Program 1: Exiting

Program 1: Exiting

While you may wonder why you need to talk about how to exit a program, know that you do. Unlike many higher languages, assembly programs don’t gracefully exit when you stop writing code. What happens if you don’t exit the program is the the computer will keep reading data in memory past the last opcode. Because you are running in a *nix environment, you will get a segmentation fault as it will drift into memory you don’t have access to. If this were an embedded solution (with no operating system), it is the definition of unexpected behavior.

MOV operation #

The first operation you are going to use is mov. mov moves a value into a register. It can move an immediate value or a value stored in another register.

    mov     r0, #2          @ moves the value 2 into register 0 
    mov     r1, r0          @ copies the value 2 from register 0 to register 1 
                            @ register 0 is still equal to 2

Supervisor Calls #

Supervisor calls or system calls (syscalls) are the way that our program communicates with the operating system (known as the supervisor). There is a whole list of calls that you can make ranging from opening files, to forking processes, to exiting programs.

There are two ways you can make supervisor calls in ARM assembly, but we will only be using this format:

  • Supervisor call number loaded into r7 (without the 0x900000 prefix)
  • Parameters generally loaded into r0-r3
  • Supervisor call executed with the command svc 0

Reading the syscall table #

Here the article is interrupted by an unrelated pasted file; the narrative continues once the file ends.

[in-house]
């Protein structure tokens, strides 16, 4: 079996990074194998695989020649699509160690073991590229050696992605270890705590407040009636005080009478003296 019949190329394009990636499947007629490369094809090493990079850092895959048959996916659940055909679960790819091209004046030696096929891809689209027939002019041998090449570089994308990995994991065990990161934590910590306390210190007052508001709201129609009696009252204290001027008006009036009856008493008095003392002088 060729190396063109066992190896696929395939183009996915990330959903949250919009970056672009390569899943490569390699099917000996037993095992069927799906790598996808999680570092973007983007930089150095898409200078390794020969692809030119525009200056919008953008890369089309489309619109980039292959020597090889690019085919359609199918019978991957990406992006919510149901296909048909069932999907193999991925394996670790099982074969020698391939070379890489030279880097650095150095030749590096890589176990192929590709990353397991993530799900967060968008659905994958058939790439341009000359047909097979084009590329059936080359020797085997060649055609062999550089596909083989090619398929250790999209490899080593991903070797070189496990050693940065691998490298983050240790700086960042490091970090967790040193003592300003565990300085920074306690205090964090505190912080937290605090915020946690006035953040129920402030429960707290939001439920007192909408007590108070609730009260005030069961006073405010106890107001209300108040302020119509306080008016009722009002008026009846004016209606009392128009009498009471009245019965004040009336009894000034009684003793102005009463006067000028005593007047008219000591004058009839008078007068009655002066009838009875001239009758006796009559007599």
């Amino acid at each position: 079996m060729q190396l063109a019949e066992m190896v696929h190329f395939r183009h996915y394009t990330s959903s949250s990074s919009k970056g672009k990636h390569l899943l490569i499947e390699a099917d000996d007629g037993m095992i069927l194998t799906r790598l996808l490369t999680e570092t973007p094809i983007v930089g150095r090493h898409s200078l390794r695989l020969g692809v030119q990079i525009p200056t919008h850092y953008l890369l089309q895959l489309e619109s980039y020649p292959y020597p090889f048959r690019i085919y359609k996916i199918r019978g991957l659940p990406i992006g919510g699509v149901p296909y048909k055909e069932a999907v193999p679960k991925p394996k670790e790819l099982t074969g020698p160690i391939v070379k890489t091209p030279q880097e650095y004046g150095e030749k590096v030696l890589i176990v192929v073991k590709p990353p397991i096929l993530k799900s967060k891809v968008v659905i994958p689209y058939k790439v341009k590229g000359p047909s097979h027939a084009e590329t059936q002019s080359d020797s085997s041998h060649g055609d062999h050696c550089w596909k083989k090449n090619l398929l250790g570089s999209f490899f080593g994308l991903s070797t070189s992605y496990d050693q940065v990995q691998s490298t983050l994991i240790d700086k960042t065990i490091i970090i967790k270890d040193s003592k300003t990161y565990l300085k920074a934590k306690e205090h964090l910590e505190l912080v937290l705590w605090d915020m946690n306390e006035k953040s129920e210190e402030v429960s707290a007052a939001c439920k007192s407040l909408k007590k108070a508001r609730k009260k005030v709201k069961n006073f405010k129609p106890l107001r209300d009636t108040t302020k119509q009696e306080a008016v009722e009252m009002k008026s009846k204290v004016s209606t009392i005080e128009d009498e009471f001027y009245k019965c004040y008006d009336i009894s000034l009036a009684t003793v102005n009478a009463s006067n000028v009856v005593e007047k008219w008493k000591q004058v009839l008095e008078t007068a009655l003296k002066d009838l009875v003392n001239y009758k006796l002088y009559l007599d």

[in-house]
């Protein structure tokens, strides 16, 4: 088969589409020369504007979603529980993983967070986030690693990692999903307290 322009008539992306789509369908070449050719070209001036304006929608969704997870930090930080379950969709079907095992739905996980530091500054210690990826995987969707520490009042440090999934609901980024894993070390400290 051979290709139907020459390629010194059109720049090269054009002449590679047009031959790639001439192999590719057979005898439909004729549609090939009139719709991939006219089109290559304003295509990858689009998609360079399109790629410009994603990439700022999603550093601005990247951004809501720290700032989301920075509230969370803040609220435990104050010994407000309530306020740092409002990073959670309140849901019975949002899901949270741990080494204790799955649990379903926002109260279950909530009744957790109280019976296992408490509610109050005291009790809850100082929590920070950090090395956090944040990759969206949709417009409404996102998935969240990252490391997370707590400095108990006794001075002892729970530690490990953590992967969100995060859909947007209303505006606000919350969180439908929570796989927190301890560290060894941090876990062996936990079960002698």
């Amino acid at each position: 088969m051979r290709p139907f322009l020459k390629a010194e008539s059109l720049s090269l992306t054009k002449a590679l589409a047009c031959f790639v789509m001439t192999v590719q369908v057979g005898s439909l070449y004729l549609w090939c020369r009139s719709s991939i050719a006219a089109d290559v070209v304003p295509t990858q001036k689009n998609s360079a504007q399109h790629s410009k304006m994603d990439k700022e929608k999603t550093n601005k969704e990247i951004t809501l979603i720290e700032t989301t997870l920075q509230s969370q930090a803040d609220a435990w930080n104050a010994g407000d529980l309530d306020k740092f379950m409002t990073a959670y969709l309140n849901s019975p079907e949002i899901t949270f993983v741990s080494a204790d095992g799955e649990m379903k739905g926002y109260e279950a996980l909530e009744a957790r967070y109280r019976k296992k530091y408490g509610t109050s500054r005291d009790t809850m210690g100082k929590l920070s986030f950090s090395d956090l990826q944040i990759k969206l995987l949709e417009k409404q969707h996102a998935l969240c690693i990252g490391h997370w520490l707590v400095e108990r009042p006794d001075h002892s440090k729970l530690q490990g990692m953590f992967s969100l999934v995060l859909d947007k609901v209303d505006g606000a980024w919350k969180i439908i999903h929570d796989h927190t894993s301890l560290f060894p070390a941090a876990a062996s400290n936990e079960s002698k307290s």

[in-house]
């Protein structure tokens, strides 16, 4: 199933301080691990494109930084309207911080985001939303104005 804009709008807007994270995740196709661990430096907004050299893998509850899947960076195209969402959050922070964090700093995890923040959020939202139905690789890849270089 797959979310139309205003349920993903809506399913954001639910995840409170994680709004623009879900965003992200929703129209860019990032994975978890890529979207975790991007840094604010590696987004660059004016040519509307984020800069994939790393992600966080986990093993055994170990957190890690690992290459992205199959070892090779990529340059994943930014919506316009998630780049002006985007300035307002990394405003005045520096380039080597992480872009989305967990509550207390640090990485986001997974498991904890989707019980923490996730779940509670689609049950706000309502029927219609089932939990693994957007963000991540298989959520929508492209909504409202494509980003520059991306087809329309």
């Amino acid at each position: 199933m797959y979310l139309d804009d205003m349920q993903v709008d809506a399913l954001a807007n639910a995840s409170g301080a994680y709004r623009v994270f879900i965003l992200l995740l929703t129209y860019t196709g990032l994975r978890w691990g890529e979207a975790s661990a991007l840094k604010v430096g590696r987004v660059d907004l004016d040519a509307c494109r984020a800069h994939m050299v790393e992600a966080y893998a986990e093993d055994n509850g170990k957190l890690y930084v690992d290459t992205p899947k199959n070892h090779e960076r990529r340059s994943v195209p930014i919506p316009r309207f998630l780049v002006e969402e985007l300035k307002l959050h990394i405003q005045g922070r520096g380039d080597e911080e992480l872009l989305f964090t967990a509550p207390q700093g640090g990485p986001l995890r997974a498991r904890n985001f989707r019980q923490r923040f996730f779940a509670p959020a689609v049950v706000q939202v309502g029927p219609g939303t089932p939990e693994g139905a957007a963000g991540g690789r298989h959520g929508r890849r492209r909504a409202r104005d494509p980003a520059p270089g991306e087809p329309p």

Take a second and go to the link labeled as whole list. You can see the name is the name of the function. For this first example, you need exit. As you can see it’s close to the top. If you read across the table, you can see the next column is labeled as r7. This is the number you need to put into register 7, but without the 0x900000 prefix. (i.e., 1) The next couple of columns are the parameters that will be passed to the function, conveniently labeled r0-r5. For the exit call, you only need one parameter put into r0, which is the int error_code.

A Note about data types #

The exit call expects an integer. You will see that when you use this, you can’t tell the computer that you are using and integer, but only put a number into the register. The types that are listed in this table, for the assembly programs you will be writing, should be approached as “this the the type the kernel will interpret the value as.” While it may not effect us too much in this course, consider this.

Imagine you are calling the read command and the file descriptor is 4,294,967,259. (Not practical but suspend disbelief.) Because the read call expects an unsigned integer, this would be fine. Now imagine that there was some crazy error and you wanted to pass the file descriptor as the error code on the exit call to debug. Since the exit call is NOT unsigned, it would actually output -37 because the exit call can be negative. We’ll talk more about this later, but just keep this in the back of your head when you are reading the table and interpreting the data types.

Compiling and Running #

To compile the program, you actually need to run two commands. If the filename is main.s, the first command you need to run is:

as -o main.o main.s

This will invoke the assembler and take all of the code we wrote and convert it into the 1’s and 0’s that the processor will understand. The next thing you need to do it run the linker with:

ld -o main main.o

This will take the raw code and organize it in the way the operating system and processor expects it to be in. You can then finally run:


and get the result.

Program 1: Exiting Video

Description of Program
Write a program that exits with the error code 0.
Completed Code
Expected Output
armasm:~$ ./main 
armasm:~$ echo $?